Since 1986 the masters at Ibanez hit their stride with the RG body style, and have been leaving a trail of wannabe guitar carcass road kill on the highway of rock ever since. I remember seeing my friends with their RG550 models and saying to myself “one day, I’ll own one too”. Fast forward 23 years to find that Ibanez has not rested on its past success. They have also been smart enough to start making budget guitars, starting with the EX series, almost from day two. This is part of what has brought undying loyalty and a fan base some rock stars, and other guitar makers, could only dream to achieve.
Presented for your reviewing pleasure are two prime examples of Ibanez knowing not everyone, including weekend warriors, has the ability to invest thousands of their hard earned money into a single guitar. There are many common features these rock-with-a-tude instruments share; The famous RG body and Ibanez headstock, 3-piece Wizard II necks with bound rosewood fingerboards, 24 frets, and dot markers, fixed string-through-body bridges, and street prices under $300. Right there is where the similarities end.
The RG2EX1 sports a top bound basswood body, black hardware, a 3 way pickup selector, and covered V7/V8 humbuckers (note: in the past, this guitar originally sported “Designed by EMG” pickups). Basswood has been the tone woods of choice used for Ibanez guitars as long as I have wanted one. The V7/V8 are also the classic pickups used on the RG series since the 550 model debuted. While they can handle any style with aplomb, these beauties really begins to shine when the gain is cranked. This guitar was made to please the metal gods. Overall, it has that dark tone begging you to tune it down and crank it up. The 3-way switch tells you that it is all about getting the job done, as it just wants to rock and roll all night.
Ibanez RG2EX1 in black
It’s counterpart for this review–RG321–likes to travel in some different circles. The INF pickups are just as happy at a jazz festival as they are on a rock concert. The choice of a 5-way selector and a mahogany body reinforce this to the Nth degree, especially when you choose the au natural oil mahogany over the grey nickel or weathered black finishes. Having the access to some added pickup configurations gives you the ability to play in with a reggae group that ends out their set with a full-on Bad Brains funkadeilc rock fest. The RG321 gets plenty of low end girth as it prepares for takeoff, but the choice of tone wood doesn’t play as well into the refined chug fest sound of basswood. It does afford an overall warmer tone and even manages to evoke some of that magic only a popular overpriced single cut could otherwise afford you. The smoked chrome hardware gives the 321 a cosmetic edge lost by not having binding that runs around the top of the guitar’s face, which also subtly brings the word sophisticated to mind.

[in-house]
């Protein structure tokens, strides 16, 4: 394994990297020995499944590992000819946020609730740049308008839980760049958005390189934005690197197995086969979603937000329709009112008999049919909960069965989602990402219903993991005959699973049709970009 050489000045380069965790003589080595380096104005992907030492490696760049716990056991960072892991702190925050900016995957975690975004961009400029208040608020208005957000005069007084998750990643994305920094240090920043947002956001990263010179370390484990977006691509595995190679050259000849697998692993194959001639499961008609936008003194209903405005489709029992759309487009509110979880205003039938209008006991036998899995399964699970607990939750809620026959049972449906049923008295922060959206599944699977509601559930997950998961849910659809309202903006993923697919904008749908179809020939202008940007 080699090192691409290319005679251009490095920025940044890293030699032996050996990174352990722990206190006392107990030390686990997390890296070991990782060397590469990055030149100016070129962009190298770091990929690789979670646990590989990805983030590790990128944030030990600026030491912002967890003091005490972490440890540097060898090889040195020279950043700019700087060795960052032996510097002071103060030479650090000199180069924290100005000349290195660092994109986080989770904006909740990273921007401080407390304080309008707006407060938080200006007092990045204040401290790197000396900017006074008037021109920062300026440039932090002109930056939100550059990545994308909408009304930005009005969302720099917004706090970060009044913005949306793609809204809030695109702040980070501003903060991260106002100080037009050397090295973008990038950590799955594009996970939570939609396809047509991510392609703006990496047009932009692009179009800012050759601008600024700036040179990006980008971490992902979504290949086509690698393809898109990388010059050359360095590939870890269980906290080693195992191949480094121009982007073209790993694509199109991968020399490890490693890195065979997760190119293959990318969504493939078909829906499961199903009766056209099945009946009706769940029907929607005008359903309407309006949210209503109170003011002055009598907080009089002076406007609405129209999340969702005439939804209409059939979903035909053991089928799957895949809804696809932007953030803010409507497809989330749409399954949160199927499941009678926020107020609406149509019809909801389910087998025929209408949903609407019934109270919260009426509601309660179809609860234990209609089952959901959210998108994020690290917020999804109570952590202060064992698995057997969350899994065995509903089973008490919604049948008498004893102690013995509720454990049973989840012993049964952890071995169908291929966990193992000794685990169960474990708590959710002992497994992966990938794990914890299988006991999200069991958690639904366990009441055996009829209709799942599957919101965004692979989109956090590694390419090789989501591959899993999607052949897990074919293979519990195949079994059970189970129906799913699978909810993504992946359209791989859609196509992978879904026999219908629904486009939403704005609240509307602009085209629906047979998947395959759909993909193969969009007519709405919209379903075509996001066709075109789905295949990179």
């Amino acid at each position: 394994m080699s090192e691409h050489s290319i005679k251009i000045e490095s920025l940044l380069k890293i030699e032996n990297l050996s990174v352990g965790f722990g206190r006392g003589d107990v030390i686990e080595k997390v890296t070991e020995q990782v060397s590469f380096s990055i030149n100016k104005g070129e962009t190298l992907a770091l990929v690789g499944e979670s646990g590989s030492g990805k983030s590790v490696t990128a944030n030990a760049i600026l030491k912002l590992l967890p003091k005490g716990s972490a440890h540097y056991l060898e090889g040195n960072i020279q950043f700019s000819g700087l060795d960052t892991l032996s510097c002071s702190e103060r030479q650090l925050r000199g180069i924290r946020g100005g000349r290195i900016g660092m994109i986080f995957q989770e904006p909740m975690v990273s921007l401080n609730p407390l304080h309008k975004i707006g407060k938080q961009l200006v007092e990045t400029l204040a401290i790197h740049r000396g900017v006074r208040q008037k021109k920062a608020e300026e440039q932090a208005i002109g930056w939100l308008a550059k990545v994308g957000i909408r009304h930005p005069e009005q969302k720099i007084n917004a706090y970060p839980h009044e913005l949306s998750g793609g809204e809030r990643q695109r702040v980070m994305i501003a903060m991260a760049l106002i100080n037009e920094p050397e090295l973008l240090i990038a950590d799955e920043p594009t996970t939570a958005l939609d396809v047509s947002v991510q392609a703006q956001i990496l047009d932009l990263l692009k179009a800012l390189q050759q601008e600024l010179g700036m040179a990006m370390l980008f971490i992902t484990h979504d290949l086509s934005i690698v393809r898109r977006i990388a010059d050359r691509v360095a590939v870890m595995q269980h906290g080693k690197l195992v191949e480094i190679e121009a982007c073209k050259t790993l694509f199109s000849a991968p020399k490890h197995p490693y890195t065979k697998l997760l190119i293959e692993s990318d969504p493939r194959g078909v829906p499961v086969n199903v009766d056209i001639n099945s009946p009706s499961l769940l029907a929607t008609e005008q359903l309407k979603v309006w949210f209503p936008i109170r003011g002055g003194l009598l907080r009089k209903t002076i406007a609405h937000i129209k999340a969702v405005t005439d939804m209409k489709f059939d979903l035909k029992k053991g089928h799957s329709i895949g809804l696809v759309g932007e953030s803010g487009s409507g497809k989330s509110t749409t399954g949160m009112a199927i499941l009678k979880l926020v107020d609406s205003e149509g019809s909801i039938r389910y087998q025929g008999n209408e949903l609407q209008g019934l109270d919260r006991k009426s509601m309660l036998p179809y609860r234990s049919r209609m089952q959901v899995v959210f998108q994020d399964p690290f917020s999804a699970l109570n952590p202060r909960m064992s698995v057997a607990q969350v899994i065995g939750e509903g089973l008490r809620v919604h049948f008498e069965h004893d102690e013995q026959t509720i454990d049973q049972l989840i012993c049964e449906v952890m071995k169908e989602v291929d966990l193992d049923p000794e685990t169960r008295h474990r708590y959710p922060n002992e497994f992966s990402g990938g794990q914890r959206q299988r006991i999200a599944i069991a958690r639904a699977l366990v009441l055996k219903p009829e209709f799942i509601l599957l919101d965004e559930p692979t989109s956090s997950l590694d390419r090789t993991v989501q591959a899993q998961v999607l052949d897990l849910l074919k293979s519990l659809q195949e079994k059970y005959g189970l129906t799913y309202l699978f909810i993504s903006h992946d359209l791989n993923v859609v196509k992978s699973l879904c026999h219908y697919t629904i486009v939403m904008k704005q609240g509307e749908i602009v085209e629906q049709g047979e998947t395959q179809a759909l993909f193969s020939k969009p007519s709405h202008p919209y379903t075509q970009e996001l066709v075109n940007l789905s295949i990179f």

Ibanez RG321 in Weathered Black
Overall, for under $300 who is going to complain? If you know what you want and metal is your mojo, go for the RG3EX1. If you’re not quite sure where you fit in and you cringe at the idea of your guitar instructor thinking “oh no, not another metal head” then the RG321 may more likely be your ticket to ride. Both guitars are easier to maintain with a fixed bridge, and both offer plenty of room for mad-scientist hot-rodding should that be your thing. If you are a Jackson fan and are torn between buying a Jackson or an Ibanez, then you must see Gear-Vault’s Jackson Dinky vs Ibanez RG Series Shootout!